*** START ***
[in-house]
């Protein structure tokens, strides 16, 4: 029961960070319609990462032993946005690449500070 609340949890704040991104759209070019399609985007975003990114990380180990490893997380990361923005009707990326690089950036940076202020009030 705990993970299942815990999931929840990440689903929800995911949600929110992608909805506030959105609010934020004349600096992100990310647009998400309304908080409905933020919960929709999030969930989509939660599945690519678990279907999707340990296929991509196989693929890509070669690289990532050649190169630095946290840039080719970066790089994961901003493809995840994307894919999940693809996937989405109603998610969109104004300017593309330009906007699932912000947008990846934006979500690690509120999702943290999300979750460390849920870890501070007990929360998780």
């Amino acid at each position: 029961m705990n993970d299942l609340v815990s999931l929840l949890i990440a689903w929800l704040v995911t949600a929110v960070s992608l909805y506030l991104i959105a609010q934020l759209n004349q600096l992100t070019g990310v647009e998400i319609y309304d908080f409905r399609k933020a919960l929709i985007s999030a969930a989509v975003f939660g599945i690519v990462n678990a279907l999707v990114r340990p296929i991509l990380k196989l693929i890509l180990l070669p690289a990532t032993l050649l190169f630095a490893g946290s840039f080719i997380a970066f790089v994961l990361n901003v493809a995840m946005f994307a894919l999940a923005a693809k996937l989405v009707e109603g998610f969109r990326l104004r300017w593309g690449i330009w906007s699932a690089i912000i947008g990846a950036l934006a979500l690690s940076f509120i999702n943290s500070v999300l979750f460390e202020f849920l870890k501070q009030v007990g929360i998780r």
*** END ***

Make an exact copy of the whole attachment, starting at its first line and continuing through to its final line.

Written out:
[in-house]
């Protein structure tokens, strides 16, 4: 029961960070319609990462032993946005690449500070 609340949890704040991104759209070019399609985007975003990114990380180990490893997380990361923005009707990326690089950036940076202020009030 705990993970299942815990999931929840990440689903929800995911949600929110992608909805506030959105609010934020004349600096992100990310647009998400309304908080409905933020919960929709999030969930989509939660599945690519678990279907999707340990296929991509196989693929890509070669690289990532050649190169630095946290840039080719970066790089994961901003493809995840994307894919999940693809996937989405109603998610969109104004300017593309330009906007699932912000947008990846934006979500690690509120999702943290999300979750460390849920870890501070007990929360998780």
């Amino acid at each position: 029961m705990n993970d299942l609340v815990s999931l929840l949890i990440a689903w929800l704040v995911t949600a929110v960070s992608l909805y506030l991104i959105a609010q934020l759209n004349q600096l992100t070019g990310v647009e998400i319609y309304d908080f409905r399609k933020a919960l929709i985007s999030a969930a989509v975003f939660g599945i690519v990462n678990a279907l999707v990114r340990p296929i991509l990380k196989l693929i890509l180990l070669p690289a990532t032993l050649l190169f630095a490893g946290s840039f080719i997380a970066f790089v994961l990361n901003v493809a995840m946005f994307a894919l999940a923005a693809k996937l989405v009707e109603g998610f969109r990326l104004r300017w593309g690449i330009w906007s699932a690089i912000i947008g990846a950036l934006a979500l690690s940076f509120i999702n943290s500070v999300l979750f460390e202020f849920l870890k501070q009030v007990g929360i998780r």